After Deadly Clashes, Erdogan Says Turkey Won't Allow Syrian Advance on Idlib

Erdogan and Putin reportedly agreed to improve coordination of their countries' actions in Syria after a confrontation between Turkish and Syrian forces killed soldiers on both sides

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Syrian government troops gathering in an area southwest of Saraqeb during their assault on Idlib, Syria, February 3, 2020.
Syrian government troops gathering in an area southwest of Saraqeb during their assault on Idlib, Syria, February 3, 2020. Credit: AFP

Russian President Vladimir Putin and Turkish counterpart Tayyip Erdogan agreed to take immediate measures to improve coordination of their countries' actions in Syria, the Kremlin said on Tuesday.

Putin and Erdogan, in a phone call initiated by Turkey, highlighted the need to follow Russia-Turkey agreements on Syria's Idlib that envisage increasing cooperation to "neutralise extremists," the Kremlin said.

Turkey's report on the same phone call earlier on Tuesday said that Erdogan told Putin that Turkey will use its self-defence rights in the even of another attack on Turkish military personnel in Syria. Erdogan reportedly told Putin that the attack on Turkish military personnel in Syria damages joint peace efforts in the region.

Turkey's president said Tuesday his country won't allow Syrian forces to gain additional territory in a northern Syrian province, Turkish media reported, a day after clashes between Turkish and Syrian forces killed soldiers on both sides.

Recep Tayyip Erdogan's comments came as Syrian forces reached the western gate of the rebel stronghold of Saraqeb in Idlib province in the north, while the UN announced that more than half a million people have fled their homes since December, because of the offensive.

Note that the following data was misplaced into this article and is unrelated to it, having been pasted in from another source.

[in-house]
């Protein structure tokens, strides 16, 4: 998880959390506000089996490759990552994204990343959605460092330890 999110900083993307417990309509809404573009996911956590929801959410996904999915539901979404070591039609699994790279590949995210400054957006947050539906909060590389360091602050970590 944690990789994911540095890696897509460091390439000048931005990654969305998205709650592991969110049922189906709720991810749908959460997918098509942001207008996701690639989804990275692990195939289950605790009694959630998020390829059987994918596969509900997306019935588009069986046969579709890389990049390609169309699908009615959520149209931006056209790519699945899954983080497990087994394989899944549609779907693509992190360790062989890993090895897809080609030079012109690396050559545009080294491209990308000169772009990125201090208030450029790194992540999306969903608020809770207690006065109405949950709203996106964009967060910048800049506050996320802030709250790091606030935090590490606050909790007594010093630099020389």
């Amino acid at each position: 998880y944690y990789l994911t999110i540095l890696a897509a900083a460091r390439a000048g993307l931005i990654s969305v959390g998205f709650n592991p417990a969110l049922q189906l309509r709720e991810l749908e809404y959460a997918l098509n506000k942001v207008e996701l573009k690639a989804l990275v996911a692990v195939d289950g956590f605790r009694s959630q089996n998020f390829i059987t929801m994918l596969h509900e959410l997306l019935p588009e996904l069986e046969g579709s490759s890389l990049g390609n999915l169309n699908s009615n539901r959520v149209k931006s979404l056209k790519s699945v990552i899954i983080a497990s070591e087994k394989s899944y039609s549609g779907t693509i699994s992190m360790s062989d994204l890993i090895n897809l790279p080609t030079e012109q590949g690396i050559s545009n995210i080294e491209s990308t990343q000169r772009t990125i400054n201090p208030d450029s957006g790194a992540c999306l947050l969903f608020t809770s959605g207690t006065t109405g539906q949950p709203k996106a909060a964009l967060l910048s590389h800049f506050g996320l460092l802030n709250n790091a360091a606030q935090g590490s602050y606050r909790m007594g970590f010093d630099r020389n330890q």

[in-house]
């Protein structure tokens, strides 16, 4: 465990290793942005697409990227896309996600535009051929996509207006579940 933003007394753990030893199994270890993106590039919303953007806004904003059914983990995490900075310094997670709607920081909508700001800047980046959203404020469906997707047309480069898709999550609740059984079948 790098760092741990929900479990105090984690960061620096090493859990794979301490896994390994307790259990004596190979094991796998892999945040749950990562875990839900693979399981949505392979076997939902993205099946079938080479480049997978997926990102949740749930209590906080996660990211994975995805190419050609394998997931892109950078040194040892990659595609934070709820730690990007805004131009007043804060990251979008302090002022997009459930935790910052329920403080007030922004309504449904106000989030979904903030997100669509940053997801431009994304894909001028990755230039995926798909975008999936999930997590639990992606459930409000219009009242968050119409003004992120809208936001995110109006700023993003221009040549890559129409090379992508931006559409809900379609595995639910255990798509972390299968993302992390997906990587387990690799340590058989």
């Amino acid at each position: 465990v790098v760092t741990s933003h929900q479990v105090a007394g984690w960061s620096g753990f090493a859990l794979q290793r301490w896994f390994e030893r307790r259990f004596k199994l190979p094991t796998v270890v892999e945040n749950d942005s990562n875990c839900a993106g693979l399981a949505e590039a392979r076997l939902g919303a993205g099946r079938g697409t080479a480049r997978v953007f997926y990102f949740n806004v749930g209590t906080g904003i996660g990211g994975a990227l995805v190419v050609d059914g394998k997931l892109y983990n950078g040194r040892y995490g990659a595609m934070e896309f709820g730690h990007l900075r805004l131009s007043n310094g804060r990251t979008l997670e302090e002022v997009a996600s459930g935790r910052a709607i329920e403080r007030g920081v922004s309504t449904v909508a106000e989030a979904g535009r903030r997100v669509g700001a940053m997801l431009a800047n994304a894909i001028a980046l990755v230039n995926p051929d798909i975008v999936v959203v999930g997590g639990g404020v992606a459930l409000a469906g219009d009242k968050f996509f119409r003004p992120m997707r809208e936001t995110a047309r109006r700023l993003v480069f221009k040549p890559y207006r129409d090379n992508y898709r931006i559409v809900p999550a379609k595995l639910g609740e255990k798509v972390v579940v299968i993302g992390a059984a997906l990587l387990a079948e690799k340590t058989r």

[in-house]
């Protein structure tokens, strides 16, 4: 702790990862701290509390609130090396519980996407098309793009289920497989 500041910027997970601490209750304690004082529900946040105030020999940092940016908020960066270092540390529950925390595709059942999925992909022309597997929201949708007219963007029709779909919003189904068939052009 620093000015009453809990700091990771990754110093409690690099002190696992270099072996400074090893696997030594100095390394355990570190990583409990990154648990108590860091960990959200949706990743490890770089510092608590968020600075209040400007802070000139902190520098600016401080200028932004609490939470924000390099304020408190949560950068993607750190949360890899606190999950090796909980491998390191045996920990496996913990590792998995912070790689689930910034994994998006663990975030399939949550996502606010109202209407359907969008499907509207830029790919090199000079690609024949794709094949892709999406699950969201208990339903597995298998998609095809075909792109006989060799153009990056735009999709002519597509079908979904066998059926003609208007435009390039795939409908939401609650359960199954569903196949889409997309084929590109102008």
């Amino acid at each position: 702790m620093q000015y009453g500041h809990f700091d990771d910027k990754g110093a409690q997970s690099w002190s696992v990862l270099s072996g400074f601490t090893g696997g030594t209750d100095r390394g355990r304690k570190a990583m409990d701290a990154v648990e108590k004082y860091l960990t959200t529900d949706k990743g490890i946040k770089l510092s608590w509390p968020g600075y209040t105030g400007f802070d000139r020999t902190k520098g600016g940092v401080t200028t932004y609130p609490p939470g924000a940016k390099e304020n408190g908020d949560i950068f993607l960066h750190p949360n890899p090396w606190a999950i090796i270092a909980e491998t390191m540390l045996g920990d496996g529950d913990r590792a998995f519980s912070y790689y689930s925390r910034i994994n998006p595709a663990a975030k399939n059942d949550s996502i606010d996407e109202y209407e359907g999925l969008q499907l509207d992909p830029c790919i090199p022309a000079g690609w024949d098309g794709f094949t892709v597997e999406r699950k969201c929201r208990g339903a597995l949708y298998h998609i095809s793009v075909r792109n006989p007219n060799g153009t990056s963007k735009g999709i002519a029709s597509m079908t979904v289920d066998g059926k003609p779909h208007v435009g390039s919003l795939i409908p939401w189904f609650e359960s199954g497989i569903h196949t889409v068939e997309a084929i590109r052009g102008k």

“At the moment, Syria is trying to gain territory by forcing the innocent and poor people toward our border," private NTV television quoted Erdogan as telling a group of journalists late Monday. “We won't give Syria the opportunity to gain territory."

Eight Turkish soldiers were killed in an exchange of shelling with Syrian government forces in Idlib on Monday.

Syrian refugees head northwest through the town of Hazano in Idlib province as they flee renewed fighting, January 27, 2020. Credit: Ghaith Alsayed,AP

Moscow is concerned about attacks by militants who control Idlib. "...Russia cannot solve this problem alone, but can continue trying to achieve unconditional, sincere and full implementation of the existing agreements on Idlib (by all sides involved)," Russian Foreign Minister Sergei Lavrov said in an interview with the Rossiyskaya Gazeta newspaper on Tuesday.

Later Tuesday, U.S. Secretary of State Mike Pompeo condemned the Syrian government’s attacks on Idlib, stating his country’s support for Turkey.

“The United States once again condemns the continued, unjustifiable, and ruthless assaults on the people of Idlib,” Pompeo said in a statement. “We stand by our NATO ally Turkey in the aftermath of the attack, which resulted in the death of multiple Turkish personnel serving at an observation post used for coordination and de-escalation, and fully support Turkey’s justified self-defense actions in response.”

The assault on the Turkish troops came amid a Syrian government offensive that has been advancing since December into the country's last rebel stronghold, which spans Idlib province and parts of the nearby Aleppo region. Turkish troops are deployed in some of those rebel-held areas to monitor an earlier cease-fire that has since collapsed.